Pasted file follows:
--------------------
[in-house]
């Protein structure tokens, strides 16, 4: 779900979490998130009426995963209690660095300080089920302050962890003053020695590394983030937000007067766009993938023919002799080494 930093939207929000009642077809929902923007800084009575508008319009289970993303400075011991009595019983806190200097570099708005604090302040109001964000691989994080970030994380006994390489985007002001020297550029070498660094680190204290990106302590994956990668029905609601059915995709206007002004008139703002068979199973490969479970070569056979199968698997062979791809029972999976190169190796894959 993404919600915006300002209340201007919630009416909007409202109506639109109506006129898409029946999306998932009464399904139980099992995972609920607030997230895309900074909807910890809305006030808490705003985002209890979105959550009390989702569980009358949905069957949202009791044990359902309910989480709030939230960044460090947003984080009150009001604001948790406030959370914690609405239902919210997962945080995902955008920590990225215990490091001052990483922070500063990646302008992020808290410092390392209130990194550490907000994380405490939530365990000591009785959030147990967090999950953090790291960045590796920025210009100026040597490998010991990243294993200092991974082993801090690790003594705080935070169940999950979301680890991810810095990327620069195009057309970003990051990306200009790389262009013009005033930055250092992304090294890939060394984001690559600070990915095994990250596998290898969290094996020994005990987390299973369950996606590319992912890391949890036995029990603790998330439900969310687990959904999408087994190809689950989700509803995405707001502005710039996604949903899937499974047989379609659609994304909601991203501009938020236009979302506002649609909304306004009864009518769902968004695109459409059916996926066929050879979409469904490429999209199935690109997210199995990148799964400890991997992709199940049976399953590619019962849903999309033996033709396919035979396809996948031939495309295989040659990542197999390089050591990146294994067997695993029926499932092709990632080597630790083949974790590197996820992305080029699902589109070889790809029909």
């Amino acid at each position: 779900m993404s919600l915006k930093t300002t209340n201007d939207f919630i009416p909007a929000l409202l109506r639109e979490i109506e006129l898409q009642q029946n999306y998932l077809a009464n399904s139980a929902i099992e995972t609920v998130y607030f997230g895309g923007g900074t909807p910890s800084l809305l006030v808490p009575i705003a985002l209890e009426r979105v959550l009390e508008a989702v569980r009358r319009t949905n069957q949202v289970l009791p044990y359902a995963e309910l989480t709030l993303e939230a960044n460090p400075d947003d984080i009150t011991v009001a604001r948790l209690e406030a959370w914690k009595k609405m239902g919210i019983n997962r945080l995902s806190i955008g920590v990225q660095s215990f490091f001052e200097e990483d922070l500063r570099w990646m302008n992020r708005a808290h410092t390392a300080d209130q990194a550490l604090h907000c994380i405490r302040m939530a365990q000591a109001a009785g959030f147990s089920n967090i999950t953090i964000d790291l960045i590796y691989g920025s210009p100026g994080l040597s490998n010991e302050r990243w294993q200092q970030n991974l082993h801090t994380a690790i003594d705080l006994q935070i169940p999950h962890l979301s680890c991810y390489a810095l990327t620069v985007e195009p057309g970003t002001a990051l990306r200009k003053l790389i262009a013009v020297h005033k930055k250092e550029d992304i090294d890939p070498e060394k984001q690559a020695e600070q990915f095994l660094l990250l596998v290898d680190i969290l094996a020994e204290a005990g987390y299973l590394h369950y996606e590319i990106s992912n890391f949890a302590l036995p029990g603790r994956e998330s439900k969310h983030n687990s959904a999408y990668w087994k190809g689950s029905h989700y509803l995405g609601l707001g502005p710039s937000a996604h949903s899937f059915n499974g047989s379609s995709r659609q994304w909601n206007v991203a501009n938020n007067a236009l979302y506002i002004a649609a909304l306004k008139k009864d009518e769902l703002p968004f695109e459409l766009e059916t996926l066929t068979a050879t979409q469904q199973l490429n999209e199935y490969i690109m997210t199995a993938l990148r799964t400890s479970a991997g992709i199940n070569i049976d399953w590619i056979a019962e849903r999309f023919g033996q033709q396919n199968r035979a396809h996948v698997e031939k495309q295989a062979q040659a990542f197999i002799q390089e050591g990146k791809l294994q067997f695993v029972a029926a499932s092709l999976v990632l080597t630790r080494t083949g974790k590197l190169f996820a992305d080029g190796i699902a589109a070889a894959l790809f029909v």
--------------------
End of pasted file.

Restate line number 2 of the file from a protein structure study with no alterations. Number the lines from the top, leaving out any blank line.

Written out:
């Protein structure tokens, strides 16, 4: 779900979490998130009426995963209690660095300080089920302050962890003053020695590394983030937000007067766009993938023919002799080494 930093939207929000009642077809929902923007800084009575508008319009289970993303400075011991009595019983806190200097570099708005604090302040109001964000691989994080970030994380006994390489985007002001020297550029070498660094680190204290990106302590994956990668029905609601059915995709206007002004008139703002068979199973490969479970070569056979199968698997062979791809029972999976190169190796894959 993404919600915006300002209340201007919630009416909007409202109506639109109506006129898409029946999306998932009464399904139980099992995972609920607030997230895309900074909807910890809305006030808490705003985002209890979105959550009390989702569980009358949905069957949202009791044990359902309910989480709030939230960044460090947003984080009150009001604001948790406030959370914690609405239902919210997962945080995902955008920590990225215990490091001052990483922070500063990646302008992020808290410092390392209130990194550490907000994380405490939530365990000591009785959030147990967090999950953090790291960045590796920025210009100026040597490998010991990243294993200092991974082993801090690790003594705080935070169940999950979301680890991810810095990327620069195009057309970003990051990306200009790389262009013009005033930055250092992304090294890939060394984001690559600070990915095994990250596998290898969290094996020994005990987390299973369950996606590319992912890391949890036995029990603790998330439900969310687990959904999408087994190809689950989700509803995405707001502005710039996604949903899937499974047989379609659609994304909601991203501009938020236009979302506002649609909304306004009864009518769902968004695109459409059916996926066929050879979409469904490429999209199935690109997210199995990148799964400890991997992709199940049976399953590619019962849903999309033996033709396919035979396809996948031939495309295989040659990542197999390089050591990146294994067997695993029926499932092709990632080597630790083949974790590197996820992305080029699902589109070889790809029909």